Photos by Sean Sullivan
What exactly is jiu jitsu?
The easy answer is to define it as another martial art; a self-defence system that’s handy to know ‘just-in-case’. But a more ambitious interpretation acknowledges that jiu jitsu means different things to different people.
The art can be studied by anyone, and the possibilities are endless. You can take ideas learned from jiu jitsu and find ways to apply them in other parts of your life, using it in the lifelong process of continuously bettering yourself regardless of how you choose to do it.
In 1993, Andy Dobie Sensei opened the first Jitsu Canada club at Trent University. “The first year it was just me and a bunch of complete beginners.” says Dobie Sensei, explaining how it took a few years for the club to become the established institution it is today.
It has experienced plenty of fluctuations in enrolment over the years, as most clubs do. “All clubs do go up and down, but Trent’s always been a pretty dynamic club,” says Dobie Sensei.
After a few years had passed however, there became enough experienced members to help mentor people along. Currently the club sees about 25-30 people on the mats each week, with a large number of experienced grades in addition to a significant number of novices. This seems a pretty noteworthy accomplishment considering most members are busy university students.
It looks as though there are a number of motivations inspiring this level of commitment, with everyone having their own particular reasons to train.
“I think they get out of jiu jitsu whatever they’re asking for.” says Evan Senkiw Sensei, regarding the draw of the art. Senkiw Sensei has been head instructor at the Trent Club since 2011. “The jiu jitsu club can serve people in many different ways, in many different directions.”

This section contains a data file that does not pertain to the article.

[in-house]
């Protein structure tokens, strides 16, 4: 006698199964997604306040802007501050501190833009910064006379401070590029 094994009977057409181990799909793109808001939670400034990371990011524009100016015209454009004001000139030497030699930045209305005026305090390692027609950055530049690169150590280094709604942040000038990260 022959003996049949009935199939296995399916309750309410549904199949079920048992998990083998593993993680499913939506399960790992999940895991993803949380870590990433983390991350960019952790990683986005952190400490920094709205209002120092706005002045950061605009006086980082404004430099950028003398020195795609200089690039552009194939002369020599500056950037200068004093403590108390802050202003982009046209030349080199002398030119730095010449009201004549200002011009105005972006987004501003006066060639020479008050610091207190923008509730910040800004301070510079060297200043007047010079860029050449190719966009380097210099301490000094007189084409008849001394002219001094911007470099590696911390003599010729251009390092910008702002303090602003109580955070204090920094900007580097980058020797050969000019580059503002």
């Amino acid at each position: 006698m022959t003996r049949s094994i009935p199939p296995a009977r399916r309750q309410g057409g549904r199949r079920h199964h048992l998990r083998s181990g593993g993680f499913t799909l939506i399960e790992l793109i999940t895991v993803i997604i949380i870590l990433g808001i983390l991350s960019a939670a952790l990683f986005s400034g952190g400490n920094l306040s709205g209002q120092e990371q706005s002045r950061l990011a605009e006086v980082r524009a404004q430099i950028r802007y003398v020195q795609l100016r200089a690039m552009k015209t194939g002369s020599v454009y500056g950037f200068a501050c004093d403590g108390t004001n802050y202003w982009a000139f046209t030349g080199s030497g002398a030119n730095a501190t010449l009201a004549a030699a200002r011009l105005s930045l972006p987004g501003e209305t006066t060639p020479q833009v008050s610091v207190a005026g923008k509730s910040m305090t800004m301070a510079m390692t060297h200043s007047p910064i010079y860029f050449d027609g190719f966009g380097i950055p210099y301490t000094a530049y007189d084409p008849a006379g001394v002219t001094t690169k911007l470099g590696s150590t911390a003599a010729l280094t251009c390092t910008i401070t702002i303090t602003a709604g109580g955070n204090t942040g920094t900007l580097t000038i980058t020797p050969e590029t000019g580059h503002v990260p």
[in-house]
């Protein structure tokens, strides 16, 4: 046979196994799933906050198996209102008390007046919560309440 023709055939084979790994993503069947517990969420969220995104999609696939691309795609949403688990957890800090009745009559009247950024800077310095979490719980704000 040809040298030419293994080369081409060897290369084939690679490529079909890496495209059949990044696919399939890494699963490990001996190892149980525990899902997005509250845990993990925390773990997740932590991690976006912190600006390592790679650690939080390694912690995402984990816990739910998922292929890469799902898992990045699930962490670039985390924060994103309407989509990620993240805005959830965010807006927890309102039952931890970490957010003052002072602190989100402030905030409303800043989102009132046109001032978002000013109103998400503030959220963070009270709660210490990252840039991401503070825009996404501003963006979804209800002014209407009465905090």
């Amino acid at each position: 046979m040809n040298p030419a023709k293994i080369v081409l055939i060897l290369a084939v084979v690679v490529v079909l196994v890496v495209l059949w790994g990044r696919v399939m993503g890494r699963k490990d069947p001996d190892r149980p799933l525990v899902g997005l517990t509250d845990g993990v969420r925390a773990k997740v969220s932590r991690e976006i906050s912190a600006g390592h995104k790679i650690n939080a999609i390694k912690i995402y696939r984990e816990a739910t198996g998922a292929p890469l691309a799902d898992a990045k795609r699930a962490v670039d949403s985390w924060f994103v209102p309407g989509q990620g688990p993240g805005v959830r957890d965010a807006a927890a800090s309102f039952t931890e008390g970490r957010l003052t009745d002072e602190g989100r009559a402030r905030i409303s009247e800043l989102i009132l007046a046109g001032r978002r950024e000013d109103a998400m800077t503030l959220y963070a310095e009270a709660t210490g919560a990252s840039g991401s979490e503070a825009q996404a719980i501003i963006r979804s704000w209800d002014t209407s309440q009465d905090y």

Certainly, a big part of jiu jitsu is the community. Social events have always been a part of jiu jitsu, with members meeting together regularly both after training and for other occasions. Constructing these relationships is a critical aspect of training, if only to build the level of trust needed to feel comfortable placing confidence in your peers.
You don’t have to spend much time at the Trent Jiu Jitsu Club to see how strong the bonds are between its members.
“I don’t think you can develop the intimate relationships and chemistry together to do the sorts of training we do […] if we were a club that treated our students like clients,” says Senkiw Sensei.
“It’s the fact that the Trent Jiu Jitsu Club has a long history of building something a little more than what you might call clientele.”
This is Leah Kirkland’s third year of studying jiu jitsu. “Jitsu has brought me close to people in such a deep way. I think I’ve learned so much about myself, and everything I can do.” she says.
She agrees that finding a community is an important part of studying the art. “We’re all afraid at one point, and you’re just trying to figure out your body, figure out your body working with someone else’s body, to do all these techniques that you never thought you’d be doing,” she says. “I guess we sort of build a relationship with each other that extends beyond that.”